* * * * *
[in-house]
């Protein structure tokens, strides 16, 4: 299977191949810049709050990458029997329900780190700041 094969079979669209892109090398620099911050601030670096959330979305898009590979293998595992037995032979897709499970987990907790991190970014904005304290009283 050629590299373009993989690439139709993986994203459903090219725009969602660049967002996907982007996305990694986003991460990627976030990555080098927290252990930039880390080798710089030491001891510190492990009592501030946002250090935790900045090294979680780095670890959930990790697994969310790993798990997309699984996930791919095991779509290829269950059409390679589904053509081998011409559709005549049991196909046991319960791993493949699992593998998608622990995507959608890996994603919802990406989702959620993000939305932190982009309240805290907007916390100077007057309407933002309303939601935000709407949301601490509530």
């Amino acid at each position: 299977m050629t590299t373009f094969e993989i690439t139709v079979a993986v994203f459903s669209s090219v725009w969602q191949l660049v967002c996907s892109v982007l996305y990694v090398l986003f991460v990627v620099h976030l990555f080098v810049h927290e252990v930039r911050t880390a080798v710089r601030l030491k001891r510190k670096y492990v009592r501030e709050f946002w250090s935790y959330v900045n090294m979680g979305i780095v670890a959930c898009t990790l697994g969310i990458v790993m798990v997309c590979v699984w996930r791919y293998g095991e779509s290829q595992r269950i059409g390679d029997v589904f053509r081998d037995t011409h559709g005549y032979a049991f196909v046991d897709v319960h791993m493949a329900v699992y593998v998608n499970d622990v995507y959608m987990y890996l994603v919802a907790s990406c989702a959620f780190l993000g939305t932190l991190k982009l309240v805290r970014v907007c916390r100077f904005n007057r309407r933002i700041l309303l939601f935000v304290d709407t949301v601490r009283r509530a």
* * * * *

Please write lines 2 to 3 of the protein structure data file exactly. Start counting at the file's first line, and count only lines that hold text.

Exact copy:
């Protein structure tokens, strides 16, 4: 299977191949810049709050990458029997329900780190700041 094969079979669209892109090398620099911050601030670096959330979305898009590979293998595992037995032979897709499970987990907790991190970014904005304290009283 050629590299373009993989690439139709993986994203459903090219725009969602660049967002996907982007996305990694986003991460990627976030990555080098927290252990930039880390080798710089030491001891510190492990009592501030946002250090935790900045090294979680780095670890959930990790697994969310790993798990997309699984996930791919095991779509290829269950059409390679589904053509081998011409559709005549049991196909046991319960791993493949699992593998998608622990995507959608890996994603919802990406989702959620993000939305932190982009309240805290907007916390100077007057309407933002309303939601935000709407949301601490509530």
């Amino acid at each position: 299977m050629t590299t373009f094969e993989i690439t139709v079979a993986v994203f459903s669209s090219v725009w969602q191949l660049v967002c996907s892109v982007l996305y990694v090398l986003f991460v990627v620099h976030l990555f080098v810049h927290e252990v930039r911050t880390a080798v710089r601030l030491k001891r510190k670096y492990v009592r501030e709050f946002w250090s935790y959330v900045n090294m979680g979305i780095v670890a959930c898009t990790l697994g969310i990458v790993m798990v997309c590979v699984w996930r791919y293998g095991e779509s290829q595992r269950i059409g390679d029997v589904f053509r081998d037995t011409h559709g005549y032979a049991f196909v046991d897709v319960h791993m493949a329900v699992y593998v998608n499970d622990v995507y959608m987990y890996l994603v919802a907790s990406c989702a959620f780190l993000g939305t932190l991190k982009l309240v805290r970014v907007c916390r100077f904005n007057r309407r933002i700041l309303l939601f935000v304290d709407t949301v601490r009283r509530a």